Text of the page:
Sadly much of the advocacy that takes place on behalf of these young boys in Philly and elsewhere is focused upon having external forces to express THEIR valuation of these people's lives by directing resources toward them (raining resources upon the unwashed) so that the society can express that indeed they are equal beings just as other groups are seen in the society. As their theory goes - if society shows that it is inclusive and accommodating then the bitterness of being "left outside" on the margins of society will be overcome. These young boys will then be motivated to try to fit in with this greater society.

OK buddy. If you say so.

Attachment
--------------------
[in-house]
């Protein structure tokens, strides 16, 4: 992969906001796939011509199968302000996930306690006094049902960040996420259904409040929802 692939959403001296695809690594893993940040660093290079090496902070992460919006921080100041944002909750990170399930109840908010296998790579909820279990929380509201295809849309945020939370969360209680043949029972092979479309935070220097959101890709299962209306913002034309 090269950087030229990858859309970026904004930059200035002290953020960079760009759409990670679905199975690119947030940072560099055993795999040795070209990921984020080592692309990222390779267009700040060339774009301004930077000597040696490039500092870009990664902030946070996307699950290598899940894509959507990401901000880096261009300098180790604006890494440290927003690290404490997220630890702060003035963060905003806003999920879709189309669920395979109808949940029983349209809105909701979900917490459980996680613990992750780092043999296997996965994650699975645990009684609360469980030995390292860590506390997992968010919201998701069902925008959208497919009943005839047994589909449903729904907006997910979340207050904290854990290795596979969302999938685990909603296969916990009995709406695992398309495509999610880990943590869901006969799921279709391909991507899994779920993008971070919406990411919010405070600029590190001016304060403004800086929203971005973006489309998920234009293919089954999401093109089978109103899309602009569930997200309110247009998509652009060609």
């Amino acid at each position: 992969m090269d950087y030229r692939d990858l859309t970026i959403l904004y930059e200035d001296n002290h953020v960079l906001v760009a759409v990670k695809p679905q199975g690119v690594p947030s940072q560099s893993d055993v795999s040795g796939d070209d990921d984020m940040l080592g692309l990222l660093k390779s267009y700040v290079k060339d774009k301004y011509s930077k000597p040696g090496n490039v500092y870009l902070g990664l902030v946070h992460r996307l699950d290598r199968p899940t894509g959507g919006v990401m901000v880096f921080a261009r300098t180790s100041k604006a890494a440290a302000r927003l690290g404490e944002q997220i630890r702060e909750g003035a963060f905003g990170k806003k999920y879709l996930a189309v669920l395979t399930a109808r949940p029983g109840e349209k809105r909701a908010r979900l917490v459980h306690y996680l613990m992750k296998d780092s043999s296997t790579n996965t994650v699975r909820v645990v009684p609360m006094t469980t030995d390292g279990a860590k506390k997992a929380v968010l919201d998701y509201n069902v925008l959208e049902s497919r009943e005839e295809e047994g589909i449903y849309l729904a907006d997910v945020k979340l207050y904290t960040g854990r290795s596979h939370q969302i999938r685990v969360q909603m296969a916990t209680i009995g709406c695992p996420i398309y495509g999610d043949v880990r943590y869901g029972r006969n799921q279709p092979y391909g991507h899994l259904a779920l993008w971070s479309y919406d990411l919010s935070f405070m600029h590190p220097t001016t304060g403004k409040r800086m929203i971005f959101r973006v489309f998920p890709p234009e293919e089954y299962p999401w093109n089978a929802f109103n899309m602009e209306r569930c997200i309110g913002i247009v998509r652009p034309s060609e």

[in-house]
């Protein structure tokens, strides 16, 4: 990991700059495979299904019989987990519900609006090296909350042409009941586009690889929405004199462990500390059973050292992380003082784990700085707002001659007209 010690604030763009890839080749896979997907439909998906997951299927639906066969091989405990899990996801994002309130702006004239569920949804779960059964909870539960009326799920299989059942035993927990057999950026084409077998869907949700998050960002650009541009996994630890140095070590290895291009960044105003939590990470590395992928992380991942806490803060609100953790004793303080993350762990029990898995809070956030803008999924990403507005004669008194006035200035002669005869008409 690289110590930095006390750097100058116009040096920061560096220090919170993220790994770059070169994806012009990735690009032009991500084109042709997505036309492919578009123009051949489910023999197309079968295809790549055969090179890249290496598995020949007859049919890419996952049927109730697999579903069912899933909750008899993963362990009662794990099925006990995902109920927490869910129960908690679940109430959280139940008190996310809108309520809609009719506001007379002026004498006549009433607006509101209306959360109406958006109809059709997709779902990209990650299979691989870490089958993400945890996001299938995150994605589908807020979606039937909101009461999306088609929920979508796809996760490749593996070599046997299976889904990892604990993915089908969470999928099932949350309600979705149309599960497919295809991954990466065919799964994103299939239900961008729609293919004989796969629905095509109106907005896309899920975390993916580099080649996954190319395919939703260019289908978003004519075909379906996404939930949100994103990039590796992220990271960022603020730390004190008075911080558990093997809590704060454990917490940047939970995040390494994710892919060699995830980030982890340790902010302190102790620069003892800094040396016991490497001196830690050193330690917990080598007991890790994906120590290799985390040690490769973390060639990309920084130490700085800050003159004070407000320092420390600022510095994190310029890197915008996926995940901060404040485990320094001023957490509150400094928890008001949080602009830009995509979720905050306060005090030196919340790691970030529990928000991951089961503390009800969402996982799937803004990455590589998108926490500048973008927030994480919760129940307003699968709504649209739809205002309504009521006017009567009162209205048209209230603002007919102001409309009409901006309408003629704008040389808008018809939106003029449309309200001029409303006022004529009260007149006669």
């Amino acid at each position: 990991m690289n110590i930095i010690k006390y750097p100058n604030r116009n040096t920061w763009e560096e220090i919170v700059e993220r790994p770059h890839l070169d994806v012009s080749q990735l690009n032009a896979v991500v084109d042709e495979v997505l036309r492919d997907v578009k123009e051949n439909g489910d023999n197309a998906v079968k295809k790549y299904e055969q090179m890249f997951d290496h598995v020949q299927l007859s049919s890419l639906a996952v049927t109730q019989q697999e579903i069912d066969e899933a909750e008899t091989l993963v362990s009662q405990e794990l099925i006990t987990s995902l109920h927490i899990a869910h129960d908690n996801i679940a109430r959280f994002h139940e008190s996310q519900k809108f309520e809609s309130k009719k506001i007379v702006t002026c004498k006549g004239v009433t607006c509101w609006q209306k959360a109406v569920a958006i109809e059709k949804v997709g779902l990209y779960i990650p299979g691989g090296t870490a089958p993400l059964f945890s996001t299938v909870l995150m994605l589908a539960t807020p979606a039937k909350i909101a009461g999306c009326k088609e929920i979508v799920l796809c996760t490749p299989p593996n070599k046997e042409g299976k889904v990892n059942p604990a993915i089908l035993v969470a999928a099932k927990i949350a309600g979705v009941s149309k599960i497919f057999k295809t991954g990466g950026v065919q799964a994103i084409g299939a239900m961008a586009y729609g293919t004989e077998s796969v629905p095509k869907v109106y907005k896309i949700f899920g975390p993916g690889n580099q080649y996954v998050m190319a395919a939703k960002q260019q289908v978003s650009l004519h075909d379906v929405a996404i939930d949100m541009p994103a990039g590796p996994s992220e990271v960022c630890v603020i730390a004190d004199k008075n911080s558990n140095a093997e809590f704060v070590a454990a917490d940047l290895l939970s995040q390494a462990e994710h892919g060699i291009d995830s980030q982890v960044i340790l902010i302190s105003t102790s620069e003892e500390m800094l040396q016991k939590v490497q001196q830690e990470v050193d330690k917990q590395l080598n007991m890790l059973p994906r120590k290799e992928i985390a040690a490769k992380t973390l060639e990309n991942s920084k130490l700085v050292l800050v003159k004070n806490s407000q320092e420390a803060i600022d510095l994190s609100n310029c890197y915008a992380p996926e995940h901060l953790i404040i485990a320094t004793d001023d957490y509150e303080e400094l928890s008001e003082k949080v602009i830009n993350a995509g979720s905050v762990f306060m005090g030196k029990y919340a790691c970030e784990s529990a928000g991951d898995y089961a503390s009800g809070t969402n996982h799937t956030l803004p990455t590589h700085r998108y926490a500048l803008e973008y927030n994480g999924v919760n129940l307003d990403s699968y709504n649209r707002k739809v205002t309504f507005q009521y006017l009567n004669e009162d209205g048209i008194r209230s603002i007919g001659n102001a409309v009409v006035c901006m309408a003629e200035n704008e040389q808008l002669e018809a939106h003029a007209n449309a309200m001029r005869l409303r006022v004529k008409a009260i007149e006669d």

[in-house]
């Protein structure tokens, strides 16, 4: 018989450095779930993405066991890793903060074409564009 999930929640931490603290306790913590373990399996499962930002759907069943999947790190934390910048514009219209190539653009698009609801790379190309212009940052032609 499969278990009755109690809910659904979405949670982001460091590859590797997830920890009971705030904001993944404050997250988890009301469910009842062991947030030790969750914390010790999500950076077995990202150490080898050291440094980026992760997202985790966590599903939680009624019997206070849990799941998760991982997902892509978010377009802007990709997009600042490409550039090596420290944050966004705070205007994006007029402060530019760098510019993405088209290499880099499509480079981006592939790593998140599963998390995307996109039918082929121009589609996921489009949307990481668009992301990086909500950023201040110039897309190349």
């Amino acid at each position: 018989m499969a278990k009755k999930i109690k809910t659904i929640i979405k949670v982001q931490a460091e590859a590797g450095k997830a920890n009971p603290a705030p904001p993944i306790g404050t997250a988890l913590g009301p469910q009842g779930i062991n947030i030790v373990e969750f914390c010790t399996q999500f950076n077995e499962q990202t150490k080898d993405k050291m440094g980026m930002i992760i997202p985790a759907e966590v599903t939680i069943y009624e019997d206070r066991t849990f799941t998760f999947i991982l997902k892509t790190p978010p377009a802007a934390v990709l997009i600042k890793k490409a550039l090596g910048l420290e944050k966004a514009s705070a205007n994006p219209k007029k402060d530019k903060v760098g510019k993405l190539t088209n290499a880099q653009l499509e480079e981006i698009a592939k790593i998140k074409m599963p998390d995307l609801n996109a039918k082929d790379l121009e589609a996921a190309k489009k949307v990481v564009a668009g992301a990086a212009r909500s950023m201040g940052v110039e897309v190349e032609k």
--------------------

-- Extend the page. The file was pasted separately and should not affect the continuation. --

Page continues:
In truth it is the reverse that has proven to be the more effective path toward prosperity. In having an ORGANIC set of expectations from the people by having them express their own self worth by starting with their community-mates, the property that they have control over and their schools the PROCESS and POLICIES that are in place to bring this to fruition will condition these formerly "unwashed masses" into a more fruitful conclusion. Don't get me wrong - there is indeed "conditioning" going on in the first example. The people are indoctrinated into having some external force to take up their cause and they follow. For me it is the sight of the aftereffects that show if and when individuals with a different set of policy priorities step into office and cut these programs. As a Black community we tend to damn those who change the POLICIES rather than to ask the more fundamental question - "Should we be outsources so much of the important elements of our local communities to the government which changes hands on occasion in the first place!?!?!". To look at the tepid results from these programs and then claim injury upon their loss of funding speaks to the need to evaluate all of these programs from the stand point of COMPREHENSIVENESS and ENDURANCE. They fail both of these AND the test of ORGANICISM. "Not your money thus you don't have ultimate control over what is done with it".